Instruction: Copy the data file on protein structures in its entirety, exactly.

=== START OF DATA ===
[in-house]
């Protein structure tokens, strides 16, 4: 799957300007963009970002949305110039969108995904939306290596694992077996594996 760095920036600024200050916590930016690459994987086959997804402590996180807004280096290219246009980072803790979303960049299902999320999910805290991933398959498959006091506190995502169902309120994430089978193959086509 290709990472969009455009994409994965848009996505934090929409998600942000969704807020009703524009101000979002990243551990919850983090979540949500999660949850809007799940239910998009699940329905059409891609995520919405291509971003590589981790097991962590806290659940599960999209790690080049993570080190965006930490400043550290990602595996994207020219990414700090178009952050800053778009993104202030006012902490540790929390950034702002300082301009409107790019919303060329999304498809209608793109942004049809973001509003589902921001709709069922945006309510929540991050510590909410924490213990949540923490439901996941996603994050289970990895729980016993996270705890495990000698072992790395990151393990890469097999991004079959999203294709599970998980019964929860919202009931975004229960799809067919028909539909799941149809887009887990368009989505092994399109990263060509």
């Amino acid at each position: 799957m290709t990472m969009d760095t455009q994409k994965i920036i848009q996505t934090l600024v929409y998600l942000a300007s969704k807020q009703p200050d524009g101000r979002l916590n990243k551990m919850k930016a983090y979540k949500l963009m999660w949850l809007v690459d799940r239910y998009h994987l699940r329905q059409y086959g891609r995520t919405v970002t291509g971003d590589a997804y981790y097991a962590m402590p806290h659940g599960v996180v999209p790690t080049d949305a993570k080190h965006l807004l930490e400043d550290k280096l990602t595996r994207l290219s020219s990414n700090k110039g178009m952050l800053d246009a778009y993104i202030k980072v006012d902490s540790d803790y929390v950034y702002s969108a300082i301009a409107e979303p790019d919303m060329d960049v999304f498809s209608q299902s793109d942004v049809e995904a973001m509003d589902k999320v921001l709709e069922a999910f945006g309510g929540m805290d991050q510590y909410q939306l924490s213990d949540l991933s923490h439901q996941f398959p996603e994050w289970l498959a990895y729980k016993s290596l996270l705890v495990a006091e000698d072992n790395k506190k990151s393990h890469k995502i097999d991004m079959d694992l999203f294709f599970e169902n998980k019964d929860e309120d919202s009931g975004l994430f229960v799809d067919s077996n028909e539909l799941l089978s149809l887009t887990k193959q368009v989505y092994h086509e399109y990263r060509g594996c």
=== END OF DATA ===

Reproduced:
[in-house]
């Protein structure tokens, strides 16, 4: 799957300007963009970002949305110039969108995904939306290596694992077996594996 760095920036600024200050916590930016690459994987086959997804402590996180807004280096290219246009980072803790979303960049299902999320999910805290991933398959498959006091506190995502169902309120994430089978193959086509 290709990472969009455009994409994965848009996505934090929409998600942000969704807020009703524009101000979002990243551990919850983090979540949500999660949850809007799940239910998009699940329905059409891609995520919405291509971003590589981790097991962590806290659940599960999209790690080049993570080190965006930490400043550290990602595996994207020219990414700090178009952050800053778009993104202030006012902490540790929390950034702002300082301009409107790019919303060329999304498809209608793109942004049809973001509003589902921001709709069922945006309510929540991050510590909410924490213990949540923490439901996941996603994050289970990895729980016993996270705890495990000698072992790395990151393990890469097999991004079959999203294709599970998980019964929860919202009931975004229960799809067919028909539909799941149809887009887990368009989505092994399109990263060509």
């Amino acid at each position: 799957m290709t990472m969009d760095t455009q994409k994965i920036i848009q996505t934090l600024v929409y998600l942000a300007s969704k807020q009703p200050d524009g101000r979002l916590n990243k551990m919850k930016a983090y979540k949500l963009m999660w949850l809007v690459d799940r239910y998009h994987l699940r329905q059409y086959g891609r995520t919405v970002t291509g971003d590589a997804y981790y097991a962590m402590p806290h659940g599960v996180v999209p790690t080049d949305a993570k080190h965006l807004l930490e400043d550290k280096l990602t595996r994207l290219s020219s990414n700090k110039g178009m952050l800053d246009a778009y993104i202030k980072v006012d902490s540790d803790y929390v950034y702002s969108a300082i301009a409107e979303p790019d919303m060329d960049v999304f498809s209608q299902s793109d942004v049809e995904a973001m509003d589902k999320v921001l709709e069922a999910f945006g309510g929540m805290d991050q510590y909410q939306l924490s213990d949540l991933s923490h439901q996941f398959p996603e994050w289970l498959a990895y729980k016993s290596l996270l705890v495990a006091e000698d072992n790395k506190k990151s393990h890469k995502i097999d991004m079959d694992l999203f294709f599970e169902n998980k019964d929860e309120d919202s009931g975004l994430f229960v799809d067919s077996n028909e539909l799941l089978s149809l887009t887990k193959q368009v989505y092994h086509e399109y990263r060509g594996c």